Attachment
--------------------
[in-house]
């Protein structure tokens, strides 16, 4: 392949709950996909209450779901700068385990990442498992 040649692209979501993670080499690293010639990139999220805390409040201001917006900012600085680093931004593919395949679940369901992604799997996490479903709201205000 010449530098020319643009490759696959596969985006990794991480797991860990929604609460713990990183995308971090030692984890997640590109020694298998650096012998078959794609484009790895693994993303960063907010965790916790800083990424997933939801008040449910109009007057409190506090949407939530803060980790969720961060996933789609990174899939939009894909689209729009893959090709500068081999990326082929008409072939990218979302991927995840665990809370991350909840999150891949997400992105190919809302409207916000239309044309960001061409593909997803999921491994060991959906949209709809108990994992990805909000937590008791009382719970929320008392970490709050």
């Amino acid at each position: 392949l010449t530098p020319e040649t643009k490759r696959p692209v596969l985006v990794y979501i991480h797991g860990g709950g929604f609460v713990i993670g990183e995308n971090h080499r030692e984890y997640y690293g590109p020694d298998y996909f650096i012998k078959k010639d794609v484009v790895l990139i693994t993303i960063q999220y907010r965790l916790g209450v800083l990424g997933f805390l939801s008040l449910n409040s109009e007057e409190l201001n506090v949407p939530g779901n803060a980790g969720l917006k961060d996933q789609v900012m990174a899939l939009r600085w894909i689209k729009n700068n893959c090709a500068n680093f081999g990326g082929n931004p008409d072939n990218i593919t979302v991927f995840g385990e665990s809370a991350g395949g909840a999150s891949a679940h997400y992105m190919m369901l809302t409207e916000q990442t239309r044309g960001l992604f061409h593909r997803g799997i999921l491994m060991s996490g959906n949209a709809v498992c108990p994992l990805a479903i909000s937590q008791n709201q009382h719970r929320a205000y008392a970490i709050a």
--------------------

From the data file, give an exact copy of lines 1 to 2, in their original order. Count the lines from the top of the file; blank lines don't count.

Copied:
[in-house]
């Protein structure tokens, strides 16, 4: 392949709950996909209450779901700068385990990442498992 040649692209979501993670080499690293010639990139999220805390409040201001917006900012600085680093931004593919395949679940369901992604799997996490479903709201205000 010449530098020319643009490759696959596969985006990794991480797991860990929604609460713990990183995308971090030692984890997640590109020694298998650096012998078959794609484009790895693994993303960063907010965790916790800083990424997933939801008040449910109009007057409190506090949407939530803060980790969720961060996933789609990174899939939009894909689209729009893959090709500068081999990326082929008409072939990218979302991927995840665990809370991350909840999150891949997400992105190919809302409207916000239309044309960001061409593909997803999921491994060991959906949209709809108990994992990805909000937590008791009382719970929320008392970490709050």